06 October 2009


Found an interesting new site called

run by HarperCollins. It describes itself as a
community site for writers, readers and publishers, conceived and developed by book editors at HarperCollins.
In a nutshell, what happens on the site is that writers can upload their unpublished books, and other people can read them and rank them:

Visitors to authonomy can comment on these submissions – and can personally recommend their favourites to the community. authonomy counts the number of recommendations each book receives, and uses it to rank the books on the site. It also spots which visitors consistently recommend the best books – and uses that info to rank the most influential trend spotters.

We hope the authonomy community will guide publishers straight to the freshest writing talent – and will give passionate and thoughtful readers a real chance to influence what’s on our shelves.

Hm. I registered, because a friend of mine has recently uploaded a book there. (Murray Gunn: Dragon Bones.) It's free, and you don't have to register to read the books although you do have to register, I think, in order to comment on them. You also have to read online, at the moment you cannot download to a reader, although that would really be perfect, wouldn't it? Lichfield and I were talking about "micro payments" yesterday and how these could impact the e-book world; I'd probably be willing to pay a cent or half a cent (ooh, bring back the half-penny!) to download some one's WIP into my reader... It does strike me that the site is possibly a substitute for the HarperCollins slush pile, but why not? Don't only underpaid interns read the slush piles in the first place? If anyone?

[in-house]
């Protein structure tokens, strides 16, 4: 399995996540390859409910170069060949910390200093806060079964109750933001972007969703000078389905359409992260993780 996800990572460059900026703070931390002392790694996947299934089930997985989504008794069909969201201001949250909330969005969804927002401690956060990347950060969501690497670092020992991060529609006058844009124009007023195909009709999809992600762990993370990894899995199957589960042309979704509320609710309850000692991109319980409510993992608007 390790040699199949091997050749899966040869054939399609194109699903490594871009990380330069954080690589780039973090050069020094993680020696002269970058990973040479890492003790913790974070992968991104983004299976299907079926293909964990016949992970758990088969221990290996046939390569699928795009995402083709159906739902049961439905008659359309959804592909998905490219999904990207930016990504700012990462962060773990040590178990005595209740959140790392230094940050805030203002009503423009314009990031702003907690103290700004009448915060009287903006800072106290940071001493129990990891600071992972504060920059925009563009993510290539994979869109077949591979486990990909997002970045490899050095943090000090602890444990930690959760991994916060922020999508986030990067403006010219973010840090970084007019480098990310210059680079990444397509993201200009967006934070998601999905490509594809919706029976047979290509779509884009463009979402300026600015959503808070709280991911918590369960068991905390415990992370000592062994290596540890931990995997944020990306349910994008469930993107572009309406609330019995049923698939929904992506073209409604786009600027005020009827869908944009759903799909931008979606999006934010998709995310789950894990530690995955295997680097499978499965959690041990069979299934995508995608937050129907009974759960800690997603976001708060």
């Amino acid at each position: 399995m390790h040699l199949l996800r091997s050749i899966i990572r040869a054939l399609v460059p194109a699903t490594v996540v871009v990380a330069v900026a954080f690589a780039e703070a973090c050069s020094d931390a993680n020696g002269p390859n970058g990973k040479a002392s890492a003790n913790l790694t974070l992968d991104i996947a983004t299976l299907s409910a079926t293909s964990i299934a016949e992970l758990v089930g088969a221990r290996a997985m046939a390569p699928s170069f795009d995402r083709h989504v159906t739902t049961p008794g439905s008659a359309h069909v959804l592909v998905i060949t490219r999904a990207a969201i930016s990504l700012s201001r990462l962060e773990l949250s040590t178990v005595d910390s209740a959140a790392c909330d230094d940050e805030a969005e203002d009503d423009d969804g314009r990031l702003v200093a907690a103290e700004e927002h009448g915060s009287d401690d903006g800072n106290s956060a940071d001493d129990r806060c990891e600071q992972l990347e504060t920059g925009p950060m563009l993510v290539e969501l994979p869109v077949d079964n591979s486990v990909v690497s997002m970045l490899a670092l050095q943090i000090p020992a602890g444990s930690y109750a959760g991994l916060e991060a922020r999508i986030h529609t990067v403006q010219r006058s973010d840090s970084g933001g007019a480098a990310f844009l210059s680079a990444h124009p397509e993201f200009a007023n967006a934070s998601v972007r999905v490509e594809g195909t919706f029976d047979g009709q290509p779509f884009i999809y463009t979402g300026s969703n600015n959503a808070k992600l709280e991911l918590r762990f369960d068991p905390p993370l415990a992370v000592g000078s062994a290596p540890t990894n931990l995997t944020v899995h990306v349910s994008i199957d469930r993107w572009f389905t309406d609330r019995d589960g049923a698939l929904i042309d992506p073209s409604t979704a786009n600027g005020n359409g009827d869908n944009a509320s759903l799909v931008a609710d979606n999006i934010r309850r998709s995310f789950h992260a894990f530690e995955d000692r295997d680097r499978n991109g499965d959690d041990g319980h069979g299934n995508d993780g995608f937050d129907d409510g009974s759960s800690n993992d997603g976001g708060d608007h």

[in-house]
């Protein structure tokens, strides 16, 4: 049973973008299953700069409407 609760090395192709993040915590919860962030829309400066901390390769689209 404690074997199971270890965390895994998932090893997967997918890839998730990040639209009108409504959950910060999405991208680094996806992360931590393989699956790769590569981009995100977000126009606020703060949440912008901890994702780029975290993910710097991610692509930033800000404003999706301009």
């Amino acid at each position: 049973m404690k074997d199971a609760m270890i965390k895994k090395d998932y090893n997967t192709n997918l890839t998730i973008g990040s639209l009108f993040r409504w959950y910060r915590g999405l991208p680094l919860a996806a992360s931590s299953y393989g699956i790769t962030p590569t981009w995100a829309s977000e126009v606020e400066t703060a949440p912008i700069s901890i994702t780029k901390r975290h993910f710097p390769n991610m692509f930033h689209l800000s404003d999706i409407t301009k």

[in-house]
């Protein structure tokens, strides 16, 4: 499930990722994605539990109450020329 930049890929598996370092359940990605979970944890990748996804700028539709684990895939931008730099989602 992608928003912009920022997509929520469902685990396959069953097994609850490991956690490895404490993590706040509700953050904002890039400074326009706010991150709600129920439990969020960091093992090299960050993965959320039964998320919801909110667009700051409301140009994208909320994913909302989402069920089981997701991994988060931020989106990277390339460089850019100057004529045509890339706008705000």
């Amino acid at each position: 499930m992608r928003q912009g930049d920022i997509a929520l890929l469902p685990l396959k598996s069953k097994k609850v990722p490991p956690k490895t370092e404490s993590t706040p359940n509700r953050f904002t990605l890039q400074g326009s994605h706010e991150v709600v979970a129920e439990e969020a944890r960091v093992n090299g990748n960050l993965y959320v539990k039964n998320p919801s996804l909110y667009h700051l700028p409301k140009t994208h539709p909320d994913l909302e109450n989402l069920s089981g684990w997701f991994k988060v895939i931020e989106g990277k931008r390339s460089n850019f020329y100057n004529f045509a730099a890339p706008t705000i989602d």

What puzzles me though is why I haven't heard about Authonomy before. Is anyone out there involved with the site? Love it? Hate it? What's the skinny?

1 comment:

  1. I only just found this post, Jeanette, but I think it's still timely to respond. I gave up on Authonomy because it was more of a social networking site than a review site. Poor-quality books moved rapidly up the list because they swapped more reads.

    Around the time I stopped going regularly, a publisher stopped by, looking for non-fiction books on Asia and liked Dragon Bones. He looked up my blog, sent me a message and the book should begin shipping this week.

    In the meantime, some geeks have shown HC how flawed the system is by pushing a book to number 1 in a couple of days and then using their power as reviewers to make or break other books. I believe that the algorithms have been improved in response.